How do you solve a problem like BBC World Service Korea?

The US is encouraging the Foreign Office to  back plans to establish a BBC Korean service
  • @iburrell

The BBC World Service could broadcast programmes aimed at residents of North Korea for the first time, under proposals being discussed by MPs, corporation bosses and US officials.

Barack Obama’s administration is encouraging the Foreign Office to back plans to establish a BBC Korean service to help open up the most secret country on earth.

They believe the BBC’s reputation for impartiality could help build up trust with communist state's 24 million population.

The talks come amid signs that North Korean citizens are increasingly ignoring a ban that forbids them from accessing foreign media. A Korean network is also seen as having potential commercial and cultural benefits in South Korea.

Peter Horrocks, the head of the BBC World Service, will discuss the matter in Westminster with MPs from the All Party Group on North Korea early in the new year. Lord Alton, who leads the group, which has also met with the Foreign Office minister Hugo Swire, said Washington-based officials had recently been in London to support the idea of a BBC service. The US government-run networks Voice of America and Radio Free Asia already broadcast into North Korea.

The peer said: “Within the last month I have had discussions with senior [US] State Department officials. They are very positive about the idea of the BBC becoming involved in transmission.”

It is understood that the US officials also visited the Foreign Office during their trip to London to express their enthusiasm for a BBC Korean network.

Although the World Service transmits to 188 million in 27 countries it has never broadcast a Korean service. This is partly because North Korea arrests citizens discovered listening to foreign media and sends them to camps where more than 150,000 political prisoners are believed to be held.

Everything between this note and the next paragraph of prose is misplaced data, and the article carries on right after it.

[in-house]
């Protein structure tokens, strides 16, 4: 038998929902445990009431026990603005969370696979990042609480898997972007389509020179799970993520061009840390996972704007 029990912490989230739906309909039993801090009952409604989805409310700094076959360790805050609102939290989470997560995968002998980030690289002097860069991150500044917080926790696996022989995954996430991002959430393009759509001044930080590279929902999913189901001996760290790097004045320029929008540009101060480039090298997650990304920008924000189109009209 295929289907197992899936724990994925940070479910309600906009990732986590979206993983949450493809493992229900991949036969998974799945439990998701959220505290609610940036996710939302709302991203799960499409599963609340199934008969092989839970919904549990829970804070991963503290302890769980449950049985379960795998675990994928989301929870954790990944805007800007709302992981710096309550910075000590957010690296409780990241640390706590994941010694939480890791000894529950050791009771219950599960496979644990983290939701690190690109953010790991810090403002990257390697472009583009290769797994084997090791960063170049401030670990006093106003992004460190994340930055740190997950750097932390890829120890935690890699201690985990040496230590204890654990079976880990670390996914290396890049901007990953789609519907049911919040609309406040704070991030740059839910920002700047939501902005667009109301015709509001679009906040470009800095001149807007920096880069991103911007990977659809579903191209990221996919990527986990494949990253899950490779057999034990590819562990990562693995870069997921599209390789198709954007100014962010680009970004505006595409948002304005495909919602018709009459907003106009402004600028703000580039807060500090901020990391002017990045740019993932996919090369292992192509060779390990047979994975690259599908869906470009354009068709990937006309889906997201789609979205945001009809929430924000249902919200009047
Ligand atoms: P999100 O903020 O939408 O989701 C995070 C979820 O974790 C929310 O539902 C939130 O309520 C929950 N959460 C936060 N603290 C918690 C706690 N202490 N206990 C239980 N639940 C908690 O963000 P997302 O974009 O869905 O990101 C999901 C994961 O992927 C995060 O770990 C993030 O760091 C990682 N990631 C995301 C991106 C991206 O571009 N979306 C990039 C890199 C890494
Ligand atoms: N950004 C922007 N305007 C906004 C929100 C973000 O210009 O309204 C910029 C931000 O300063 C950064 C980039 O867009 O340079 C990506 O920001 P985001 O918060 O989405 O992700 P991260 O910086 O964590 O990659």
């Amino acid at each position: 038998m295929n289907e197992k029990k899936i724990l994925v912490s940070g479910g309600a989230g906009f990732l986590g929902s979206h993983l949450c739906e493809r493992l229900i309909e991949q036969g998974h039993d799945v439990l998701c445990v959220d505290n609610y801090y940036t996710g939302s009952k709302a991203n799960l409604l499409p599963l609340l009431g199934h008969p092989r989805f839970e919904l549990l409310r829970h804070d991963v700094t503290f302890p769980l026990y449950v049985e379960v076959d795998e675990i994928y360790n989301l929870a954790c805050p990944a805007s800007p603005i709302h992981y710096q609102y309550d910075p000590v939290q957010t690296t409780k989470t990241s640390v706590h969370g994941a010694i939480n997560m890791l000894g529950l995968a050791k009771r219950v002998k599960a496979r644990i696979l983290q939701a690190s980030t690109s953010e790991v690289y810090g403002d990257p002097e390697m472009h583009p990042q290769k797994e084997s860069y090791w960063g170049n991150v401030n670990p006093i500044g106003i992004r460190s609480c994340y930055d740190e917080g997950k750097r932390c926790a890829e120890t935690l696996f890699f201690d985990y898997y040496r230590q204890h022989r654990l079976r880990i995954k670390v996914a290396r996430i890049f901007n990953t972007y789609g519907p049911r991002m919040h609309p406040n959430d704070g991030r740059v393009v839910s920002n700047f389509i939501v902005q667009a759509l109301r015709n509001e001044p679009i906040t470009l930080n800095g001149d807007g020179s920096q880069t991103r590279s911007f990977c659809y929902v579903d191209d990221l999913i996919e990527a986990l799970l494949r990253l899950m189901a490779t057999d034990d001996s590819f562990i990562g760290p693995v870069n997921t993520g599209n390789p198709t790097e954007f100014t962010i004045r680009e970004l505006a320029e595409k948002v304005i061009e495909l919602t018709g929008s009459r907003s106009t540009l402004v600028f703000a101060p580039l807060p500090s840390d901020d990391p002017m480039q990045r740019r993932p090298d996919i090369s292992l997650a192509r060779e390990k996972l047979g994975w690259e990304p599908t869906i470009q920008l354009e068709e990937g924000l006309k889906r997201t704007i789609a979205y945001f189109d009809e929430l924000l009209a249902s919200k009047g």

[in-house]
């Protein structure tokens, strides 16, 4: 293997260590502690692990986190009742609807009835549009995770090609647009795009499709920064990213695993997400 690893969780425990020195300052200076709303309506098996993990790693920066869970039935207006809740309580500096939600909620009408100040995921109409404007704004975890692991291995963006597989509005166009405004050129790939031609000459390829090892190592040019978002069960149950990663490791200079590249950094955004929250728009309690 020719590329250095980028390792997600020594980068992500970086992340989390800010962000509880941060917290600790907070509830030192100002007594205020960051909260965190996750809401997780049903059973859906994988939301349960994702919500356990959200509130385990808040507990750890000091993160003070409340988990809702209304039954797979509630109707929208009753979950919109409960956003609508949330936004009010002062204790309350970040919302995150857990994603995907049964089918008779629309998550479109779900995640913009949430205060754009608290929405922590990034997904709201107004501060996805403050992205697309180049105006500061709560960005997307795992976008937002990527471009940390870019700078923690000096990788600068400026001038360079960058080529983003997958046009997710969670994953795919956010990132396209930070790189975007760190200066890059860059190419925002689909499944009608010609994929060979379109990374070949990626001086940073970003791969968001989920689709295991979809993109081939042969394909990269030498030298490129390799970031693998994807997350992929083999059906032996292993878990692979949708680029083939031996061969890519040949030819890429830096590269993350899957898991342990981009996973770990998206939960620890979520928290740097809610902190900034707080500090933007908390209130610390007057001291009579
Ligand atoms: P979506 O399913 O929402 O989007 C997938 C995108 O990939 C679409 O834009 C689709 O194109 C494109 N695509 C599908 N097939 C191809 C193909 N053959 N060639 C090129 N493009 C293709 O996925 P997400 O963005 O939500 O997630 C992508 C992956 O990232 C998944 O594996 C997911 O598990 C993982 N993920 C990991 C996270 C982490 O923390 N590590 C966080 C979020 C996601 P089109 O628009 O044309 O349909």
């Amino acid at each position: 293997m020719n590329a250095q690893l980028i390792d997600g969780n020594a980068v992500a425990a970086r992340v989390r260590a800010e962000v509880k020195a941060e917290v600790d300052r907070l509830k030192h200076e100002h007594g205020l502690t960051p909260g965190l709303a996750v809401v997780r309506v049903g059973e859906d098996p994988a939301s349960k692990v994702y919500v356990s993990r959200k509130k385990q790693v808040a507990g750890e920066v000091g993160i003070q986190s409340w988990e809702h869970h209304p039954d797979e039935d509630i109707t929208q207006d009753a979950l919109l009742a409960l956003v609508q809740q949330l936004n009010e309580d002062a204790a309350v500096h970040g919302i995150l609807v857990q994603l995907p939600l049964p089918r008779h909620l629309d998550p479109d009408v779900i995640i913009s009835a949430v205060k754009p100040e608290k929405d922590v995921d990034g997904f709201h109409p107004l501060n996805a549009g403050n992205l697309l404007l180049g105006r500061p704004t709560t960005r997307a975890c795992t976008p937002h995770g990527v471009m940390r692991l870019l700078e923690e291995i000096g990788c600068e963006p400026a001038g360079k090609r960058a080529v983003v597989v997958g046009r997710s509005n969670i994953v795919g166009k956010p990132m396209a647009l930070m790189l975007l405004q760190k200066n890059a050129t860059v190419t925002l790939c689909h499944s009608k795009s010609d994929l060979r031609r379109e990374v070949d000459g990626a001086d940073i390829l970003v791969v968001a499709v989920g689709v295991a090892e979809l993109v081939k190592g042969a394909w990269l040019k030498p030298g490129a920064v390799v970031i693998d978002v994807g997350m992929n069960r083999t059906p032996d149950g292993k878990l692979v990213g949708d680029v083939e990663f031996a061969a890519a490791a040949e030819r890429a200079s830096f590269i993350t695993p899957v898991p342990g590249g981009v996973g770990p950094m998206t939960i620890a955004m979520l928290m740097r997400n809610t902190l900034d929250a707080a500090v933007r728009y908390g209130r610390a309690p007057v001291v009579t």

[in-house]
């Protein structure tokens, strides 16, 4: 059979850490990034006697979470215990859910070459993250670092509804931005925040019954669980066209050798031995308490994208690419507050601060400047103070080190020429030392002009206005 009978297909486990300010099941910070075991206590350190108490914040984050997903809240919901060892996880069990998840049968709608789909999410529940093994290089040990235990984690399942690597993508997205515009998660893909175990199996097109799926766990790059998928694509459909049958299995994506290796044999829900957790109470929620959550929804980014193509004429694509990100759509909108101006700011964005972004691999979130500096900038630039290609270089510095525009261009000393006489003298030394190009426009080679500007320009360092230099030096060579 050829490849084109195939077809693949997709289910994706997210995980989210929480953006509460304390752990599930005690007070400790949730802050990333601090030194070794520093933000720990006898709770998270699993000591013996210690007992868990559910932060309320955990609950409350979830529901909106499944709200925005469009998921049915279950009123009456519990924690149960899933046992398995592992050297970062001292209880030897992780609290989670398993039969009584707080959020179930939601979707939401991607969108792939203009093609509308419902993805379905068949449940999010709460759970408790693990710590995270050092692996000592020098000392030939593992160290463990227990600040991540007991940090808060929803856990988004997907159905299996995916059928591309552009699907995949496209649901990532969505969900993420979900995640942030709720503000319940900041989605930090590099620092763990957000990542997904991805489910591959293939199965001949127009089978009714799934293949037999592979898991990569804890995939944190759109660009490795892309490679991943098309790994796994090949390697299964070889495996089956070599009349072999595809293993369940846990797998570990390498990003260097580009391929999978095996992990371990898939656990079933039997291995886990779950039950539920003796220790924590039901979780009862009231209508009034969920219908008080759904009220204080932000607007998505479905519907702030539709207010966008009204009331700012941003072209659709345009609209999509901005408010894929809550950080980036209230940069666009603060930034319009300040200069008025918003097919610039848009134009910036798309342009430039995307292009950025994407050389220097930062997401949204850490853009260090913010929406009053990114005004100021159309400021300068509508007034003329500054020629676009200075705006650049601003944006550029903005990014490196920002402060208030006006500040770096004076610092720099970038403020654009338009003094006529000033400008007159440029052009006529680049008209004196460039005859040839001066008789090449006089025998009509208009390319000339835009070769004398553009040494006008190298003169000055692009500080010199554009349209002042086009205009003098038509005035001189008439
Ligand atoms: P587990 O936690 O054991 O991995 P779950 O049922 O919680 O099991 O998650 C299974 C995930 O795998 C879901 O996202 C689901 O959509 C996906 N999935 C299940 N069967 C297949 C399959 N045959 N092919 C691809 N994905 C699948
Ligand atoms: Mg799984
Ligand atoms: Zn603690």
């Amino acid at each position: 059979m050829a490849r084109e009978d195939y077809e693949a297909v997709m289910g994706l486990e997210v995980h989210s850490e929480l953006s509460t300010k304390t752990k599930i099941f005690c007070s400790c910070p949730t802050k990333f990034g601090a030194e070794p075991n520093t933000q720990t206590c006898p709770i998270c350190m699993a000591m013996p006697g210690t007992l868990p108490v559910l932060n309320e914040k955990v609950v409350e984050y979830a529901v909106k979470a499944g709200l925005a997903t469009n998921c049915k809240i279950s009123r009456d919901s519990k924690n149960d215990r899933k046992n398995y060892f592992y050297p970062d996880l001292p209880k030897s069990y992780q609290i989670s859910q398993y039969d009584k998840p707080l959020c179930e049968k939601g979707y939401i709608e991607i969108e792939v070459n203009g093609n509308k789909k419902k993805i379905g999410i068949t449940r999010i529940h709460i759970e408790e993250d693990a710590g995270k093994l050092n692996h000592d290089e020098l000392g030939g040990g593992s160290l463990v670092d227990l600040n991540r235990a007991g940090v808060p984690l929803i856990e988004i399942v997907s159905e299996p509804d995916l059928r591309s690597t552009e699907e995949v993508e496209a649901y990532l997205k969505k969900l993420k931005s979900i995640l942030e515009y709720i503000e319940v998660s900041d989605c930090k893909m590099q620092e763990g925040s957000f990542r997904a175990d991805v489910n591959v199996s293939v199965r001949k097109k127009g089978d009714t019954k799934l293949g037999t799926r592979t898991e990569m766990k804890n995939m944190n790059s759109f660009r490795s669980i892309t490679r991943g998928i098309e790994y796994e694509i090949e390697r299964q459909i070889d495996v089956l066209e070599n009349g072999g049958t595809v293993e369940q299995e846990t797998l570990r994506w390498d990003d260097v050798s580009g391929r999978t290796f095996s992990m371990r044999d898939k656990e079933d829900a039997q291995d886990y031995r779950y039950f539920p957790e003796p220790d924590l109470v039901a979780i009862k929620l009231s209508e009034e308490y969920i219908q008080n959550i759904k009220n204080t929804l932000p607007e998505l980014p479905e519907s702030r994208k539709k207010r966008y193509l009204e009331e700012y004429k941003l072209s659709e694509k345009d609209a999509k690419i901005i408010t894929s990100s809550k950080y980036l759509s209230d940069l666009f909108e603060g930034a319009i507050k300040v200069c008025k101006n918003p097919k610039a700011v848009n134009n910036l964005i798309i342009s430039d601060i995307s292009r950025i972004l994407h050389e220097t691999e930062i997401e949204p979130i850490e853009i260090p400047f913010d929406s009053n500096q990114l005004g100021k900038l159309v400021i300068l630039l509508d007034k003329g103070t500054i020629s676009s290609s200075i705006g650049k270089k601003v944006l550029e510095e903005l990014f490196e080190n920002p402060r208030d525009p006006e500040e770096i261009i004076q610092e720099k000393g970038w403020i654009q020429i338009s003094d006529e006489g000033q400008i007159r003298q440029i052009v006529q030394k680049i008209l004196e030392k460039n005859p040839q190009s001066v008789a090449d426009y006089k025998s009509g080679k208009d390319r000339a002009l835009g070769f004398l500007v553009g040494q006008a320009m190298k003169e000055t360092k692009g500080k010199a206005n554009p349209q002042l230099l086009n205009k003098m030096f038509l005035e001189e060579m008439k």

The likelihood of a small audience has been cited as a reason for not previously broadcasting into North Korea, where recent missile testing by Supreme Leader Kim Jong-un’s regime has further undermined stability in the region. But latest research presented to MPs and based on interviews with some of the 25,000 North Korean defectors suggests that 14 per cent had listened to Radio Free Asia, 11.6 per cent to Voice of America and six per cent to South Korean radio.

Both American networks operate from Russia because South Korea does not allow foreign broadcasts. Lord Alton said he hoped discussions would take place with new South Korean president Park Geun-Hye’s regime to explore the possibility of the BBC broadcasting from Seoul.

The south London district of New Malden is home to the biggest Korean ex-pat community in Europe and a BBC Korean service also has the support of Westminster’s Parliamentary Group on South Korea, led by Sir John Stanley MP.

Although the talks come at a time when the BBC is making budget cuts and has lost a number of World Service language services, Lord Alton said the organisation should be prepared to consider outside funding that does not compromise editorial standards.

The FCO currently sees a Korean service as “a matter for the BBC”.